City of Troy New York
Troy City Hall433 River Street Troy, NY 12180
Hours 8:30 to 4:30518-279-7168 Phone518-268-1690 Fax
Resources to Help Owners make Appropriate Decisions
City of Troywww.email@example.com
Rensselaer County Historic Societywww.rchsonline.org The Hudson-Mohawk Industrial Gatewaywww.hudsonmohawkgateway.org Lansingburgh Historical Societywww.lansingburghhistoircalsociety.org The Washington Park Associationhttp://wpa-troy.org/
State and Federal Resources
NYS Parks and Recreation
State Historic Preservation Officewww.nysparks.com/shpoTax credits:www.nysparks.com/shpo/tax-credit-programs/or call 518-237-8643.Preservation League of New York Statewww.preservenys.org Secretary of the Interior Standardswww.nps.gov/hps/tps/standguide/rehab/rehab_standards.htm Preservation Briefshttp://www.nps.gov/tps/how-to-preserve/briefs.htm
You own property in one of Troy’s Historic Districts. Troy’s historic
architecture is among its most distinctive characteristics.Preserving these buildings will benefit you, your neighborhood,and the city at large. We are your partners in preservation. We look forward to helping you celebrate the historic legacy of your property.Troy Historic Review Committee Troy Department of Planning & Economic Development Troy Historic Districts and Landmarks Review Commission Troy Bureau of Code Enforcement
Photo by Jill Malouf.
Throughout the country, values of properties in local historic districts are higher than similar properties outside of historic districts, when all other factors are equal.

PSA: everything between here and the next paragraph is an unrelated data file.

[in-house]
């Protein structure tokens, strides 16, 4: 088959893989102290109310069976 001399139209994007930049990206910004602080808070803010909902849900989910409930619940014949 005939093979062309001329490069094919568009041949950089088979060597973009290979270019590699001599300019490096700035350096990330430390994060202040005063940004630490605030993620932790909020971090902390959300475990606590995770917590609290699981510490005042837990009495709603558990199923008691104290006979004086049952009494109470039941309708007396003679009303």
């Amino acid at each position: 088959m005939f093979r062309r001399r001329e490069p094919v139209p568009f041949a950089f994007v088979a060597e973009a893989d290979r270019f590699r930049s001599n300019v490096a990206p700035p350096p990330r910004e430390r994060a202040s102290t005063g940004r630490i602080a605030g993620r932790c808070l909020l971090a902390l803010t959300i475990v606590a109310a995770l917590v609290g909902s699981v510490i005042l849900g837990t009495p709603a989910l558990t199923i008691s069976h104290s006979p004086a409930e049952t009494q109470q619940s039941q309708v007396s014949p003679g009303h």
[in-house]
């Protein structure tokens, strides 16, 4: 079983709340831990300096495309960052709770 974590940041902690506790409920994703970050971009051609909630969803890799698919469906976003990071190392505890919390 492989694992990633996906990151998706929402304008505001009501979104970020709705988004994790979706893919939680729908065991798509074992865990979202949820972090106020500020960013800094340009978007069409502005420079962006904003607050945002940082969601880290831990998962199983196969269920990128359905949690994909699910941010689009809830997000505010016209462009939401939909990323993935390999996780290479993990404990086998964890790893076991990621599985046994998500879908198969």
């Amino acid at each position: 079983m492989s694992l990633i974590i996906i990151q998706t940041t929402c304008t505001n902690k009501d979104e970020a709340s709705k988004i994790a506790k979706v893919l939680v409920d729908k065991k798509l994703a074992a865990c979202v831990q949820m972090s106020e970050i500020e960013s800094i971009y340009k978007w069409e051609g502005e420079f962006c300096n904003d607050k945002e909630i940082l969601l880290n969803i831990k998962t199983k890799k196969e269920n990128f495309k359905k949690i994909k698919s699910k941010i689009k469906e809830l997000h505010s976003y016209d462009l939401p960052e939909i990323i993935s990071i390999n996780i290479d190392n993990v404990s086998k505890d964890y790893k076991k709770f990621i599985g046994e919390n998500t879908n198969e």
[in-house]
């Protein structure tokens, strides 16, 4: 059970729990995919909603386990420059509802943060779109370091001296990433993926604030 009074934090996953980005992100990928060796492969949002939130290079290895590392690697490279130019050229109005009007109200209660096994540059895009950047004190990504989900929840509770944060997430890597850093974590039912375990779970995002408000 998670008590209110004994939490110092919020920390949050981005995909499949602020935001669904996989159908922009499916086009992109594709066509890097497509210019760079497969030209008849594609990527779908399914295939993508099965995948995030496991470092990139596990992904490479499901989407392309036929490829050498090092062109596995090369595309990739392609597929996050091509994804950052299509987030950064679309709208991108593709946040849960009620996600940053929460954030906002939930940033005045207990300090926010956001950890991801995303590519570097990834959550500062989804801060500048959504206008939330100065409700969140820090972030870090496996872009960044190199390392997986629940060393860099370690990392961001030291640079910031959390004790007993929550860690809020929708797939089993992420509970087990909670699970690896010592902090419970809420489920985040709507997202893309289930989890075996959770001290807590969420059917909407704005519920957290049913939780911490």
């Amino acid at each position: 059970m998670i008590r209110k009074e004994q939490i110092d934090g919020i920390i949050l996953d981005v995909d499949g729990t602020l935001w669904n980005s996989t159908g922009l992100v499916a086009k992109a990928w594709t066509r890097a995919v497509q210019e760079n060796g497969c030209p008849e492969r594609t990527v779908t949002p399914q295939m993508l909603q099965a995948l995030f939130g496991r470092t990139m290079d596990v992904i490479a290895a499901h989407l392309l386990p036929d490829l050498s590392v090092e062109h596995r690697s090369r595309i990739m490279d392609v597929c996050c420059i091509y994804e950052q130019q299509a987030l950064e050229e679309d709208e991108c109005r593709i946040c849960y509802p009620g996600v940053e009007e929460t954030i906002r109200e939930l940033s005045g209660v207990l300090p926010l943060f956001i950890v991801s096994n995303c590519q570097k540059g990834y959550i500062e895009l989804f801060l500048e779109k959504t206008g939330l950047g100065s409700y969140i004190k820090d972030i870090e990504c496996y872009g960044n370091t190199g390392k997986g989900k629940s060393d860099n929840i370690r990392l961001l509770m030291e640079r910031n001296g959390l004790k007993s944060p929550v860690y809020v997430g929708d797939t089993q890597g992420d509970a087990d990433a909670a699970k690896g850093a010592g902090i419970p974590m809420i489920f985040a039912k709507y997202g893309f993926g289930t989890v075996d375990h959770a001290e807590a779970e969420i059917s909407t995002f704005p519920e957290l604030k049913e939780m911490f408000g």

Troy’s Historic Districts:
Reflections of its Industrious Past
Troy’s Historic Districts and Landmarks Commission and Troy’s
Historic Review Committee are your partners in preservation.
The city of Troy has some of the finest19th-century architecture in the country.Buildings throughout the city are a tan-gible representation of a story of a citythat grew to great importance by being inthe right place at the right time. Locatedat the head of navigation on the HudsonRiver, the city took full advantage of itsposition at the crossroads of majortransportation routes including theHudson and Mohawk Rivers, the Erie andChamplain Canals, and a vast network of railroads.Many diverse industries developed,harnessing the waterpower of streamsflowing into the Hudson. The diverseskills of the local workers transformedraw materials into products that wereshipped around the world. Theseincluded steel, shirt collars, bells, castiron stoves and surveying instruments.Troy was also home to educationalpioneers, abolitionists, and the equalrights movement.The fine architecture in Troy's localhistoric districts is a reflection of Troy's19th-century industrial success. Thecommercial buildings are a mix of manufacturing, banking, and retailestablishments. The residential buildingsare a mix of houses built by industrialleaders featuring ornate architecturaldetails and working class housing inmore simplified versions of grand late19th-century townhouses.Maintaining the evidence of theextraordinary story of the industriousAmericans who settled in the city of Troyis a worthy endeavor. Preserving Troy's19th-century architecture helps createan inviting historic atmosphere that willallow the story to live on now and forfuture generations. It will also attractvisitors and potential residents who wantto live in a dynamic city that was oncehome to forward thinking industrialistsand is now home to a forward thinking community of people who take pride inthe breathtaking historic districts theycall home.
Photos by Sloane Bullough and Christopher Eastman unless noted otherwise
A Property Owner’s Guide